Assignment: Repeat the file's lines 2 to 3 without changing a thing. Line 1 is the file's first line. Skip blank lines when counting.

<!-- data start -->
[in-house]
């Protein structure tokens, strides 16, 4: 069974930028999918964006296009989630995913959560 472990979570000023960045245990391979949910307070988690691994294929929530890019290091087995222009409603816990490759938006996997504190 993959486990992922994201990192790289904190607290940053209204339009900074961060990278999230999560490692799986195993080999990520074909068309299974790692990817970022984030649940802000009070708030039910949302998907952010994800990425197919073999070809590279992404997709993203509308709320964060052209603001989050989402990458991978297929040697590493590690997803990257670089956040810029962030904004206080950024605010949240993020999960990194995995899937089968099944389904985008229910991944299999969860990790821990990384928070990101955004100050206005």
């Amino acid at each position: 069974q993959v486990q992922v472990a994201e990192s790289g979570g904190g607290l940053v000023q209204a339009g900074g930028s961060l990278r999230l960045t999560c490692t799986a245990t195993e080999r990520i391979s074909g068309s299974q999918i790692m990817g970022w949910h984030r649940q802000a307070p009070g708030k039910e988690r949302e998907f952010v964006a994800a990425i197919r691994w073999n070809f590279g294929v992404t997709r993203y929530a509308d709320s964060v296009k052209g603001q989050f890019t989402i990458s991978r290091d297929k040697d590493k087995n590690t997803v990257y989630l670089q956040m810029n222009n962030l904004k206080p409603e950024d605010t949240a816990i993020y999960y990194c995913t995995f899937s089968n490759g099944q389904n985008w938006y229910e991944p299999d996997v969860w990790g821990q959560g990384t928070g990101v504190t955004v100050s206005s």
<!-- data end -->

């Protein structure tokens, strides 16, 4: 069974930028999918964006296009989630995913959560 472990979570000023960045245990391979949910307070988690691994294929929530890019290091087995222009409603816990490759938006996997504190 993959486990992922994201990192790289904190607290940053209204339009900074961060990278999230999560490692799986195993080999990520074909068309299974790692990817970022984030649940802000009070708030039910949302998907952010994800990425197919073999070809590279992404997709993203509308709320964060052209603001989050989402990458991978297929040697590493590690997803990257670089956040810029962030904004206080950024605010949240993020999960990194995995899937089968099944389904985008229910991944299999969860990790821990990384928070990101955004100050206005």
């Amino acid at each position: 069974q993959v486990q992922v472990a994201e990192s790289g979570g904190g607290l940053v000023q209204a339009g900074g930028s961060l990278r999230l960045t999560c490692t799986a245990t195993e080999r990520i391979s074909g068309s299974q999918i790692m990817g970022w949910h984030r649940q802000a307070p009070g708030k039910e988690r949302e998907f952010v964006a994800a990425i197919r691994w073999n070809f590279g294929v992404t997709r993203y929530a509308d709320s964060v296009k052209g603001q989050f890019t989402i990458s991978r290091d297929k040697d590493k087995n590690t997803v990257y989630l670089q956040m810029n222009n962030l904004k206080p409603e950024d605010t949240a816990i993020y999960y990194c995913t995995f899937s089968n490759g099944q389904n985008w938006y229910e991944p299999d996997v969860w990790g821990q959560g990384t928070g990101v504190t955004v100050s206005s």